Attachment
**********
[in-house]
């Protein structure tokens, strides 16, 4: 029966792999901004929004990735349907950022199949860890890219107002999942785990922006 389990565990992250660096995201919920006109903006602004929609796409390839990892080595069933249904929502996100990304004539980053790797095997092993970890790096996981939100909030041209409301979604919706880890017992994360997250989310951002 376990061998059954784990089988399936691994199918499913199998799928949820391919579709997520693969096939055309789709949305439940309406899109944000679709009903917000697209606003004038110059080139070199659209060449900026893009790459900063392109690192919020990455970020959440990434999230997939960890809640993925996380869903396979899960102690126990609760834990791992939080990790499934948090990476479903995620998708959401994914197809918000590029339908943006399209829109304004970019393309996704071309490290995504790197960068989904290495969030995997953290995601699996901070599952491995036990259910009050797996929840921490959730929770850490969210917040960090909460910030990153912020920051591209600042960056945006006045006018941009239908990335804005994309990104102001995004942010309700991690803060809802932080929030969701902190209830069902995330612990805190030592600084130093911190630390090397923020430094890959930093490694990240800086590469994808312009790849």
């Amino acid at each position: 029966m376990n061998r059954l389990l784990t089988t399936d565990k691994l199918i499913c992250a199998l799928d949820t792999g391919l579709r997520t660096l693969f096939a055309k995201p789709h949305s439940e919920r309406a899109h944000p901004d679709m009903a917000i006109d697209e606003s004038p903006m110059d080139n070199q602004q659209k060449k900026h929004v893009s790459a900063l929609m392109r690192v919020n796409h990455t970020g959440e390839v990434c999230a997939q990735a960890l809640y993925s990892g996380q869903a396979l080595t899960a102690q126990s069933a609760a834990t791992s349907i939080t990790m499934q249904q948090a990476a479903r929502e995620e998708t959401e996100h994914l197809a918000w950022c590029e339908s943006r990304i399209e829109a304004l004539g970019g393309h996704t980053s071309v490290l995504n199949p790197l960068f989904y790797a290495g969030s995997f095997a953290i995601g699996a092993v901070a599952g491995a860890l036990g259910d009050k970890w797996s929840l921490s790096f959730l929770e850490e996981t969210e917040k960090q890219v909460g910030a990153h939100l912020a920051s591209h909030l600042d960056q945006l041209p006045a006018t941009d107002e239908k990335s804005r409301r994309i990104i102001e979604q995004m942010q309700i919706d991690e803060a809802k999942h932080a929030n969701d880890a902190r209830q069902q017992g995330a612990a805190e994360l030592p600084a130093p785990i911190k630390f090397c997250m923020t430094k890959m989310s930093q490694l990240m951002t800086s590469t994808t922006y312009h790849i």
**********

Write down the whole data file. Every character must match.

[in-house]
């Protein structure tokens, strides 16, 4: 029966792999901004929004990735349907950022199949860890890219107002999942785990922006 389990565990992250660096995201919920006109903006602004929609796409390839990892080595069933249904929502996100990304004539980053790797095997092993970890790096996981939100909030041209409301979604919706880890017992994360997250989310951002 376990061998059954784990089988399936691994199918499913199998799928949820391919579709997520693969096939055309789709949305439940309406899109944000679709009903917000697209606003004038110059080139070199659209060449900026893009790459900063392109690192919020990455970020959440990434999230997939960890809640993925996380869903396979899960102690126990609760834990791992939080990790499934948090990476479903995620998708959401994914197809918000590029339908943006399209829109304004970019393309996704071309490290995504790197960068989904290495969030995997953290995601699996901070599952491995036990259910009050797996929840921490959730929770850490969210917040960090909460910030990153912020920051591209600042960056945006006045006018941009239908990335804005994309990104102001995004942010309700991690803060809802932080929030969701902190209830069902995330612990805190030592600084130093911190630390090397923020430094890959930093490694990240800086590469994808312009790849």
């Amino acid at each position: 029966m376990n061998r059954l389990l784990t089988t399936d565990k691994l199918i499913c992250a199998l799928d949820t792999g391919l579709r997520t660096l693969f096939a055309k995201p789709h949305s439940e919920r309406a899109h944000p901004d679709m009903a917000i006109d697209e606003s004038p903006m110059d080139n070199q602004q659209k060449k900026h929004v893009s790459a900063l929609m392109r690192v919020n796409h990455t970020g959440e390839v990434c999230a997939q990735a960890l809640y993925s990892g996380q869903a396979l080595t899960a102690q126990s069933a609760a834990t791992s349907i939080t990790m499934q249904q948090a990476a479903r929502e995620e998708t959401e996100h994914l197809a918000w950022c590029e339908s943006r990304i399209e829109a304004l004539g970019g393309h996704t980053s071309v490290l995504n199949p790197l960068f989904y790797a290495g969030s995997f095997a953290i995601g699996a092993v901070a599952g491995a860890l036990g259910d009050k970890w797996s929840l921490s790096f959730l929770e850490e996981t969210e917040k960090q890219v909460g910030a990153h939100l912020a920051s591209h909030l600042d960056q945006l041209p006045a006018t941009d107002e239908k990335s804005r409301r994309i990104i102001e979604q995004m942010q309700i919706d991690e803060a809802k999942h932080a929030n969701d880890a902190r209830q069902q017992g995330a612990a805190e994360l030592p600084a130093p785990i911190k630390f090397c997250m923020t430094k890959m989310s930093q490694l990240m951002t800086s590469t994808t922006y312009h790849i």